Fairey is one of the most recognized designers in the U.S. today, and the litigation surrounding him and the image sourcing for his art is a circus of it's own. Most bizarrely this spring for Pittsburghers (and anyone else who noticed) local designer Larkin Werner was sent a "cease and desist" (later recinded) by Fairey's legal team over the use of the word "Obey" in conjunction with the homespun "Steelerbaby" kewpie doll for sale on the internet. That, as well as prior stumbles in image use and Fairey's latest snafu with the Associated Press, has highlighted some interesting points about Fairey's privilege as a celebrity and artistic image sourcing in general. Many have been quick to smirk at the perceived appropriateness of Fairey's work in a museum dedicated to Andy Warhol, himself a controversial, multi-disciplinary artist with a mind for business. In fact the museum has a history of bringing stimulating and provocative content to Pittsburgh with consistency and an acute sense of history and context. In the case of "Supply & Demand", however, the whole drumroll and presentation feels scripted and aloof.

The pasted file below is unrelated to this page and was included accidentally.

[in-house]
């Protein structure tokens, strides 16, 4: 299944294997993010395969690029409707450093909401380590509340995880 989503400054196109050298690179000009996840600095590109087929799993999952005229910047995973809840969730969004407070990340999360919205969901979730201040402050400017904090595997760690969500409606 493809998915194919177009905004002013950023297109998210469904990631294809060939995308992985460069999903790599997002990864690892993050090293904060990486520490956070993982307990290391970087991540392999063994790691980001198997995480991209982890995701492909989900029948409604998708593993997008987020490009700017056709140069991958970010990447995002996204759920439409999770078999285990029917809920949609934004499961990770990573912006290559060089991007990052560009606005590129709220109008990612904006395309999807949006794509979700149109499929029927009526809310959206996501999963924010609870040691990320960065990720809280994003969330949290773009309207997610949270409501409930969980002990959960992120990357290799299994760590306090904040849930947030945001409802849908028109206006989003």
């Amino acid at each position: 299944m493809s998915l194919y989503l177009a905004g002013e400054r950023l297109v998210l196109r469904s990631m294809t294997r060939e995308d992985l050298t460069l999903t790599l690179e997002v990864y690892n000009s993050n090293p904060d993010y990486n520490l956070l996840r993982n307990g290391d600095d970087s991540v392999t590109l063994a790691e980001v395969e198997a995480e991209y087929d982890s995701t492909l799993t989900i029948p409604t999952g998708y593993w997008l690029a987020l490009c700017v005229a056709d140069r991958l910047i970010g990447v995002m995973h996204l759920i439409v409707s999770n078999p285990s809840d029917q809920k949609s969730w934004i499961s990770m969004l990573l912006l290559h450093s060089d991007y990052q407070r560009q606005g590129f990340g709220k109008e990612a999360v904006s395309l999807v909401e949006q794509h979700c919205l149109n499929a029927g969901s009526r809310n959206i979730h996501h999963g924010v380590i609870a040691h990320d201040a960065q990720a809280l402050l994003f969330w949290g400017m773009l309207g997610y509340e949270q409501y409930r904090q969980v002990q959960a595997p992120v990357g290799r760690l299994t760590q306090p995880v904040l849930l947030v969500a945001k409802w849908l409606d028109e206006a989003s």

On top of the absurd legal battles keeping Shepard Fairey's lawyers and critics busy, a wealth of debate about whether or not the artist's work is "fair use" or even "plagairism" has been steadily sprouting on blogs (like Justseeds') for some time. Often, the accusations fly from the keyboards of other artists, particularly printmakers who consider themselves more engaged in social justice work than Fairey appears to be. It's easy to come off as jealous and spiteful "haters", but as printmakers perhaps what we want most from Fairey as a "political" artist - and don't get - is an analysis of capitalism and its ills that aligns with our own. We want to look at his work, with it's alluring red and black imagery, apparently focused signifiers, and "underground" origins and find an ally in this struggle.